Suitcase for two:
Miniature hat—dwarfed by the palm of my hand,
For a head that has never seen the sun;
Diapers—impossibly, laughably small,
For a little bottom that likes to play bumper cars with my ribs;
Tiny socks, tucked next to mine,
For toes that have never felt the cool, almost-spring air.
I hold them up, chuckle… but then I think,
If I don’t pack you socks, who will?
In a rush, the weight hits me—the profound, couched in the mundane:
Your feet, cold and tinged with blue, will be mine to warm;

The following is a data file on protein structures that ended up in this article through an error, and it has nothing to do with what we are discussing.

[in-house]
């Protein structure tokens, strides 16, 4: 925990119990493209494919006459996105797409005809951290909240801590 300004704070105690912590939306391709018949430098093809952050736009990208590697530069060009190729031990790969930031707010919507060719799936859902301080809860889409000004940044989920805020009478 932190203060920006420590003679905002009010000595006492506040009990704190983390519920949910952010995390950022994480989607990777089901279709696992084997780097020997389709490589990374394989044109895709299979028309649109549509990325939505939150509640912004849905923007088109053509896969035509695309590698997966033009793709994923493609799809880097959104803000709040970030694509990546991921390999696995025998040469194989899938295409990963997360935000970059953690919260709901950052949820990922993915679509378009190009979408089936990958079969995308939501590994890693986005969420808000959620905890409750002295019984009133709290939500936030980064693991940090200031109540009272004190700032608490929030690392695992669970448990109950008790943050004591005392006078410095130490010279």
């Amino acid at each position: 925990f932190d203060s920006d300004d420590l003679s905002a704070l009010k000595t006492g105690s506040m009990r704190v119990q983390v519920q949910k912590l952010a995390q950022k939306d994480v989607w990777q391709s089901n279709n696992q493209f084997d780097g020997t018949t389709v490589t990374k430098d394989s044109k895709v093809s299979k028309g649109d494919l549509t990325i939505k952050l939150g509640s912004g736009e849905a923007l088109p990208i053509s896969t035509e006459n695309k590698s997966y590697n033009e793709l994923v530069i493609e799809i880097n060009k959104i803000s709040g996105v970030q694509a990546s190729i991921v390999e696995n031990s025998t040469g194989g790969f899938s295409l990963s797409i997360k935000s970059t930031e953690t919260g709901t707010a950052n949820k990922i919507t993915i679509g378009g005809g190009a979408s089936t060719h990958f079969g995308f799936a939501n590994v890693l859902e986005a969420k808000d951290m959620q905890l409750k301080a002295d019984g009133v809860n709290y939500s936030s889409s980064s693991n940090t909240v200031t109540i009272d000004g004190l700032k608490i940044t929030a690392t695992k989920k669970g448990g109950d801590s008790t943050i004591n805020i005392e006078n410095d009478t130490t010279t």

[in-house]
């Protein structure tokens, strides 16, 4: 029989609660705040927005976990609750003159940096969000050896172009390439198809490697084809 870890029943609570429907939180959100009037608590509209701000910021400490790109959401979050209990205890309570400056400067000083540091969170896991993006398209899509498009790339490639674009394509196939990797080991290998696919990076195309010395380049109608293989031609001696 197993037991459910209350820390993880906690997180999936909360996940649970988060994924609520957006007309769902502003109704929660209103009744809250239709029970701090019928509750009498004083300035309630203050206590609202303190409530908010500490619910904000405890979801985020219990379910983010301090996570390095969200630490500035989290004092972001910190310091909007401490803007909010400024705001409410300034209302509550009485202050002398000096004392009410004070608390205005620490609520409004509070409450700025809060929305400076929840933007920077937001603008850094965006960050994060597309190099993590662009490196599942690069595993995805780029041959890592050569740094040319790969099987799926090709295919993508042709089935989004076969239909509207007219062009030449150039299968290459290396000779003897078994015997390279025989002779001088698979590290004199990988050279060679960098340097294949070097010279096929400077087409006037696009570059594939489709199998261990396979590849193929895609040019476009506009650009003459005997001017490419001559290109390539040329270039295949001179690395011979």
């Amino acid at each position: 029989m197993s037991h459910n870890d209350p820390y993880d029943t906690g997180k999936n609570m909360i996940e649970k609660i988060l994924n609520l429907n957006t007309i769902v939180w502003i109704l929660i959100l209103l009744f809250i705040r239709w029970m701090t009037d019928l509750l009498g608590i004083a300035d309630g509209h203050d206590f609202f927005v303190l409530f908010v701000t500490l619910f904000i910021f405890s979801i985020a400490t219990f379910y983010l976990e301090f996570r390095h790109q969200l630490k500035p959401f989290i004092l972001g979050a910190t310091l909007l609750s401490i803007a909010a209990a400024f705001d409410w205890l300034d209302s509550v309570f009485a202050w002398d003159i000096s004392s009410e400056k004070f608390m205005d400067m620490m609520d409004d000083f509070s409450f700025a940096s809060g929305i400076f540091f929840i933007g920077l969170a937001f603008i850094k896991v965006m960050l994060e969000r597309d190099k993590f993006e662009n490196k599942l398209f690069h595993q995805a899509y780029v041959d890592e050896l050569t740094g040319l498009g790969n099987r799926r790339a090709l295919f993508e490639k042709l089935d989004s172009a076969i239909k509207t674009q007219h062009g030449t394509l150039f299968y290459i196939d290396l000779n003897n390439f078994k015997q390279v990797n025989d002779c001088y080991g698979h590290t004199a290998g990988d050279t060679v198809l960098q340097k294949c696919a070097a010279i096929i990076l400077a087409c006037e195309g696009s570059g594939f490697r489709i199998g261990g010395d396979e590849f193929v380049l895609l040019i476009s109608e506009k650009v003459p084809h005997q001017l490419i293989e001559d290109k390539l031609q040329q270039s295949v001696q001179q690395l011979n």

Your body, unfathomably small, mine to clothe;
Your bottom, baby soft as they say, mine to diaper;
Your life, priceless and unwritten, mine to guide;
Your heart, never wounded, never betrayed, mine to protect.
Alone but together, I check in: “Room for two, please.”
In the corner, your pint-sized bed waits.
Check-in as one, check-out as two:
No instruction manual, no warranty, no receipt for return or exchange,
Just a smile and “Congratulations! Good luck!”
And a balloon.
Ride for two:
We roll out to greet the wide wondrous whelming hope-saturated universe.
Two lives, forever entwined, blinking in the welcoming sun.
I sigh, the weight of the world, a shiny new life, cradled in my arms.
Silently, I pray that the world will make room for two—room for you.